But could it be something to do with sex? Maybe its just more sex than can actually lead to increased intelligence? I should think that this would be a very popular theory amongst all those studying tough subjects like Quantum Computing or the Unified Field Theory.

    I think I’ll even try out that line of argument with my wife the next time I get stuck on the Guardian crossword!

  3. PeterM

    To my 55 to Jack Hughes you opined:

    This comment contains two mistakes “After all, you’re her Dad, so you are bound to know more than some ‘fuzzy logic’ science teacher”

    The minor mistake is that “fuzzy logic” is some sort of deficient logic as your statement implies. It isn’t. It does have a grounding in mathematical probability.

    Thanks for providing me the well known mathematical definition of “fuzzy logic” as published by Wiki.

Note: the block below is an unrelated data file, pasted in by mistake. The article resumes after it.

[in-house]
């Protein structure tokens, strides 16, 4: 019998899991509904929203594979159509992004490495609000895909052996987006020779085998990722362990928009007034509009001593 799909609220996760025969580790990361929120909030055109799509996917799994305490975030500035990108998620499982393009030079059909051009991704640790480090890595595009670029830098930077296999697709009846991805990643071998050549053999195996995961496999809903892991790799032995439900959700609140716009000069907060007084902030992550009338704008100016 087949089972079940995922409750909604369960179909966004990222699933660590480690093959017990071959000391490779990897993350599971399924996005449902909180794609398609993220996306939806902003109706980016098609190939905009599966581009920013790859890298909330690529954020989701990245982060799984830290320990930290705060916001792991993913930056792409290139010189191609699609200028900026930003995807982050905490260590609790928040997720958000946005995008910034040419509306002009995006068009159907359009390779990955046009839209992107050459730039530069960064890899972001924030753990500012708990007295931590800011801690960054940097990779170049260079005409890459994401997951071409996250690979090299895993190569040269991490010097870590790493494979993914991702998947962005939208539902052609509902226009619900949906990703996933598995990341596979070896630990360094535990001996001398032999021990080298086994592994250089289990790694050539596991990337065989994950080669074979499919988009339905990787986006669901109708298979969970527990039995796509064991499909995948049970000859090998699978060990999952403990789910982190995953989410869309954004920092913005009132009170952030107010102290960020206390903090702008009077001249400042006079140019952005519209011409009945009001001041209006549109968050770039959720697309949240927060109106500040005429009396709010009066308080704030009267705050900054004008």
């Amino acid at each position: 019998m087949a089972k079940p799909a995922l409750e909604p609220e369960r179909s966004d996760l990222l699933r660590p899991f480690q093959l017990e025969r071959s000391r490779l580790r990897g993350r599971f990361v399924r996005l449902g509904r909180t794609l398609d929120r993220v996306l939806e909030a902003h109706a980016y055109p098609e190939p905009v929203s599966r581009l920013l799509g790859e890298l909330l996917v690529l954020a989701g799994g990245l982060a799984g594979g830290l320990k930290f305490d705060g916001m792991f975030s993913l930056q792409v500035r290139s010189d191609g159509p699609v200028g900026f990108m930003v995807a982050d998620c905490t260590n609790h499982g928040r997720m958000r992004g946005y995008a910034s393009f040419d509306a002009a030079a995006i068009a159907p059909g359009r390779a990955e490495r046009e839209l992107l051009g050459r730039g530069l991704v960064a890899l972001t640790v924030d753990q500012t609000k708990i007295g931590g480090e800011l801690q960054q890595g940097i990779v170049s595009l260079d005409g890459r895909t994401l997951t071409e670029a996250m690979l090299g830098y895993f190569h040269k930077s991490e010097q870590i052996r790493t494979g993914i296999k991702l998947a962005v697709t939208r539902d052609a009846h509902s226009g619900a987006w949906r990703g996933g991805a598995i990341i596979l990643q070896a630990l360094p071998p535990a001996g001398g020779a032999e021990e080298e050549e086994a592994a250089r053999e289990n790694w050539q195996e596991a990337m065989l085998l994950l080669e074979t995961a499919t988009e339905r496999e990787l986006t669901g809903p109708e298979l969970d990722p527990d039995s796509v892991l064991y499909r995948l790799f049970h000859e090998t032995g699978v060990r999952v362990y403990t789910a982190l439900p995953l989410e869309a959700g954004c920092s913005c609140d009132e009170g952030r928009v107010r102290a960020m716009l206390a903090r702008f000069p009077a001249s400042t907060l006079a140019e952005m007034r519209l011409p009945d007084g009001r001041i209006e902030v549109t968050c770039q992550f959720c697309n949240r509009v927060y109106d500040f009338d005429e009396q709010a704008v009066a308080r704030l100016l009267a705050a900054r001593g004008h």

Now let’s talk about the more general, or “non-mathematical”, definition:

    fuzz·y
    adj. fuzz·i·er, fuzz·i·est
    1. Covered with fuzz.
    2. Of or resembling fuzz.
    3. Not clear; indistinct: a fuzzy recollection of past events.
    4. Not coherent; confused: a fuzzy plan of action.

    So “fuzzy logic” in the more general, non-mathematical sense is “incoherent or confused logic”.

    This is what the secondary level science teacher is applying when he is attempting to brainwash Jack Hughes’ daughter.

    Got it?

    It’s really quite straightforward, Peter.

    Max

  4. PeterM

    School teachers are paid by the taxpayer to educate their children in the essential subjects required to be able to pass their “O-levels”, “A-levels”, graduate from “high school” or “gymnasium”, pass university entrance exams, or whatever, and eventually be armed with the necessary skills and knowledge to become productive citizens.

    They (hopefully) know the subject matter they are teaching and also (hopefully) have learned the pedagogical skills required to be able to teach this subject matter to the children in their classes.

    But they are not paid to frighten the school children with their own personal anxieties about impending climate doomsday (or anything else, for that matter). That simply is not their job.

    But, unfortunately, this is happening in many instances.

    Max

  5. PeterM

    Further to my earlier post